Casey Whittier


Artist Statement

My work is often born from one of the following experiences: an indescribable feeling of excitement; a nagging contradiction of desire; a need to share something that I cannot yet explain; an obsession; a question or series of questions; a desire to respond to or reflect on a thought, feeling, or event; the recognition of something poignant or absurd; the experience of misunderstanding.

For as long as I can remember, I have been drawn to cast-off objects and quiet spaces — to the things stuck in the corner, at the bottom of the pile. Objects aid us in our humanity: they enhance our existing abilities, offer new opportunities, communicate values, serve as cultural symbols. These inconspicuous objects — perpetrators of the mundane, of wonder, of mystery — are my starting point.

I am interested in an object’s ability to catalyze a story, to conjure up associations: past, present, future, real, fictional, or in-between. The objects in my work are culled from the everyday. Ubiquitous, these are objects of utility and familiarity, made strange by material qualities and formal execution. Through these shifts in material, presentation, and utility, I make space for the metaphorical and imaginative possibilities to rise to the surface.

I see each sculpture and installation as a way to advocate for a direct and tactile relationship with the world. An exploration of touch and intuitive making is deeply embedded in my studio practice and in the community-based projects that I do. Simultaneously, I work to honor my relationship to the earth by connecting my practice to a personal code of ethics as an artist of the ecosphere.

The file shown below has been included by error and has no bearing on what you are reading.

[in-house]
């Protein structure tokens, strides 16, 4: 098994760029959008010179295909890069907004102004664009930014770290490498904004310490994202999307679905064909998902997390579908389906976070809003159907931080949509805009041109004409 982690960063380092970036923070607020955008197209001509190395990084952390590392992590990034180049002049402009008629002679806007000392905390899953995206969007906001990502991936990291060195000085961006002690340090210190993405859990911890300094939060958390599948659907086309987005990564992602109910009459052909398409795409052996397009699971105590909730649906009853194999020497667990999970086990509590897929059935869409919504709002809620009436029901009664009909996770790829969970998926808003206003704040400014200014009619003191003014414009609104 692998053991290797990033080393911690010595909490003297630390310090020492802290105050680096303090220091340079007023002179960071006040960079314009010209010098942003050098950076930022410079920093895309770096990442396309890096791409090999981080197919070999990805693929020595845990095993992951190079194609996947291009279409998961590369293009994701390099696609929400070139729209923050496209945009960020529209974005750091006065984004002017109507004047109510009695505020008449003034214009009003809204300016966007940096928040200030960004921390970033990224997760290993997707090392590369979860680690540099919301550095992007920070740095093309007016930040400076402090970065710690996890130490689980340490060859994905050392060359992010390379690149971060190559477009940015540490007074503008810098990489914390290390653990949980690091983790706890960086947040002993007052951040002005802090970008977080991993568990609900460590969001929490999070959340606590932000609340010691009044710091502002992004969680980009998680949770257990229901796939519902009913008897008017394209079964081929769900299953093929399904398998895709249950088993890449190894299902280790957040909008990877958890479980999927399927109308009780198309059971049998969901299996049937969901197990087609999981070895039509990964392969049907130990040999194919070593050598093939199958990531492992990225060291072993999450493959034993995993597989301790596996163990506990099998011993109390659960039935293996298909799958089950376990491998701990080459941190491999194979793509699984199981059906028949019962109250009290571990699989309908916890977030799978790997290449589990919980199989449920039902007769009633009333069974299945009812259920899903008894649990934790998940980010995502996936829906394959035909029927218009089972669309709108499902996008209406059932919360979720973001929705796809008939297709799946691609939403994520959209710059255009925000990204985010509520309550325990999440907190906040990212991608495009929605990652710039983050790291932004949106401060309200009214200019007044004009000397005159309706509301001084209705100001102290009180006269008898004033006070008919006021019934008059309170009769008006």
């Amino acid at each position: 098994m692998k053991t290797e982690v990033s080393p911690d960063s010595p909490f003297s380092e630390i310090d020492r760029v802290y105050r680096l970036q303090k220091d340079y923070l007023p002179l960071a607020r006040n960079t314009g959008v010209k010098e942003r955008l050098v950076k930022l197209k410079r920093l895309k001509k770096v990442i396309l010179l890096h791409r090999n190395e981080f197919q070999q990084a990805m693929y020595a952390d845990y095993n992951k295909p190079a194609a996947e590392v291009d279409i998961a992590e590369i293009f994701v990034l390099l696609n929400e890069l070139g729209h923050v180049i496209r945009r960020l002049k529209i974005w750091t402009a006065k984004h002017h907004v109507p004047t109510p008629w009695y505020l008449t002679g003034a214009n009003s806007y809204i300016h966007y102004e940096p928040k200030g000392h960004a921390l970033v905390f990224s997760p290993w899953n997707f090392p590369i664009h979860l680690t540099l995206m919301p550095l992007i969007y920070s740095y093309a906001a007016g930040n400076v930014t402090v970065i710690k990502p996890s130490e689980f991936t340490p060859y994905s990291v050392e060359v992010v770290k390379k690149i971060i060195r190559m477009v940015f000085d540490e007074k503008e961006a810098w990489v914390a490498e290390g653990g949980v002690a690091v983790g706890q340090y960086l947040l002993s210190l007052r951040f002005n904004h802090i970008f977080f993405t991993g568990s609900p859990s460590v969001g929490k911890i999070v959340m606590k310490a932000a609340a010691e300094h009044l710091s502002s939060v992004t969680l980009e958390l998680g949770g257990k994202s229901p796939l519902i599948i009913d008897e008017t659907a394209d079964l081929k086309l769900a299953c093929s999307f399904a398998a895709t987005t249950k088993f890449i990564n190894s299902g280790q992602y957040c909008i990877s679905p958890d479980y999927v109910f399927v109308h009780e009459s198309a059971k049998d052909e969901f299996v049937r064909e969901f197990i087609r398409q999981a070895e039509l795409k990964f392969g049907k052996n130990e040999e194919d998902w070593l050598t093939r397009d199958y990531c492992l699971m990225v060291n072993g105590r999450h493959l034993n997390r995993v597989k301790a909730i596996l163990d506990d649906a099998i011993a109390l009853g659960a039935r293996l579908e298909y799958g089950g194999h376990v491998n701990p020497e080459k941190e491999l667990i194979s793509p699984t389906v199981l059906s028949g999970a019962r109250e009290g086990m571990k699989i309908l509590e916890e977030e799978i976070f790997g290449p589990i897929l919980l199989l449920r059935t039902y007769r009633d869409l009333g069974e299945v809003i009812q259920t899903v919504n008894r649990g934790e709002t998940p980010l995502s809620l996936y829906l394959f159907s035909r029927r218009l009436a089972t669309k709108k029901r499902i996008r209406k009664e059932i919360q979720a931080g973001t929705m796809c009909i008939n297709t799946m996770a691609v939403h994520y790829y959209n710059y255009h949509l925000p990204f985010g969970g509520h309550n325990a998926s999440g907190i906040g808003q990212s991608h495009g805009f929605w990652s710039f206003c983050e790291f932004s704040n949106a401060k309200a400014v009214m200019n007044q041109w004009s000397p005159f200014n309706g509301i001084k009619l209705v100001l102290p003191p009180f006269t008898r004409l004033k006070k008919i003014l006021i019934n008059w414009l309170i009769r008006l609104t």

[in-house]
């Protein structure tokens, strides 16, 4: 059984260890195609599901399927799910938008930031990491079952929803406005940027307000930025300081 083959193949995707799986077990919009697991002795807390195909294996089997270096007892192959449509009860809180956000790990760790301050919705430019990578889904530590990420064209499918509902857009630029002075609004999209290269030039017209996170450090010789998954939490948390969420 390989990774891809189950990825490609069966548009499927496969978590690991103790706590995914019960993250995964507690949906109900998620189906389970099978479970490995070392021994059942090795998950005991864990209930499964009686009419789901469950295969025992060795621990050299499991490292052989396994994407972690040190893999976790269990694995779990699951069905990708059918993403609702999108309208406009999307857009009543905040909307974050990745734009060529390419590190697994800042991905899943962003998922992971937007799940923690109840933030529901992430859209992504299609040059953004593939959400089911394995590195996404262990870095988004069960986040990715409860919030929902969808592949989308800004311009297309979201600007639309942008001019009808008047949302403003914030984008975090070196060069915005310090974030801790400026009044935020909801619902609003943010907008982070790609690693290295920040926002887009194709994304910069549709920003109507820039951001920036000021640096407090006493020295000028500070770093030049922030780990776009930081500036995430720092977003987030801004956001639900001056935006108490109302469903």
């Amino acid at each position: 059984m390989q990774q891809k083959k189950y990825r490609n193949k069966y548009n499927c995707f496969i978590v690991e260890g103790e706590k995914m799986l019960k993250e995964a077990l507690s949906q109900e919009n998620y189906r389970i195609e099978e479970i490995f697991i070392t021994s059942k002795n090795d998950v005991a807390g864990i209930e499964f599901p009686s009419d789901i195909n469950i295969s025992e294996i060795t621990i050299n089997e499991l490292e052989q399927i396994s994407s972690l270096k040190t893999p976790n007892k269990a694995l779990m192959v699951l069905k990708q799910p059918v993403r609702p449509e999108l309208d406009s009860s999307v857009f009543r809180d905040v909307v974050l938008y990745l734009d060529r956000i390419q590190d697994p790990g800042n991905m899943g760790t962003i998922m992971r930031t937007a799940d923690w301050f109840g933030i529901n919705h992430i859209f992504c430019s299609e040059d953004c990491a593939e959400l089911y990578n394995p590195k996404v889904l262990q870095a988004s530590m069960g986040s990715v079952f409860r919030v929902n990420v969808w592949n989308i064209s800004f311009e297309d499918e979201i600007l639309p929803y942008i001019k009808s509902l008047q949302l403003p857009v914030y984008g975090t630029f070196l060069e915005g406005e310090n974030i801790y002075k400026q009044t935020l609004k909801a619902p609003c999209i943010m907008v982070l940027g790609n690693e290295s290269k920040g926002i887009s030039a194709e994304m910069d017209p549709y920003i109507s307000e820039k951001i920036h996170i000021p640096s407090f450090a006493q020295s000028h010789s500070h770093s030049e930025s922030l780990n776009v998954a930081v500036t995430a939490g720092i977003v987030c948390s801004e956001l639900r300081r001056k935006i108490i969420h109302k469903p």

I re-purpose as much as possible: many of my pieces are made from the waste or reclaim of other artists. I reduce my energy and material use by once-firing, firing in small and efficient kilns, lowering and shortening firing temperatures through clay body formulation, and utilizing systems of building where small components come together to make larger works. My artistic research and teaching centers material qualities and systems of re-use. Most pertinently, I acknowledge that my practice is not without impact, that my consumption matters, and that my work as an artist and educator extends beyond the objects I produce.

Clay serves as palimpsest in my practice; I seek to exploit its inherent variations in surface and texture, its ability to mimic, to be thick, thin, ephemeral or permanent. The physical recordings that come through rolling, tearing, squishing, dipping, pushing, pinching and scratching become representations of touch, of thought, of time spent. I consider life in the Anthropocene to be relational: tenuous and thrilling, delicate and precarious, simple and complicated, wry and serious. I ask my work to embody these qualities.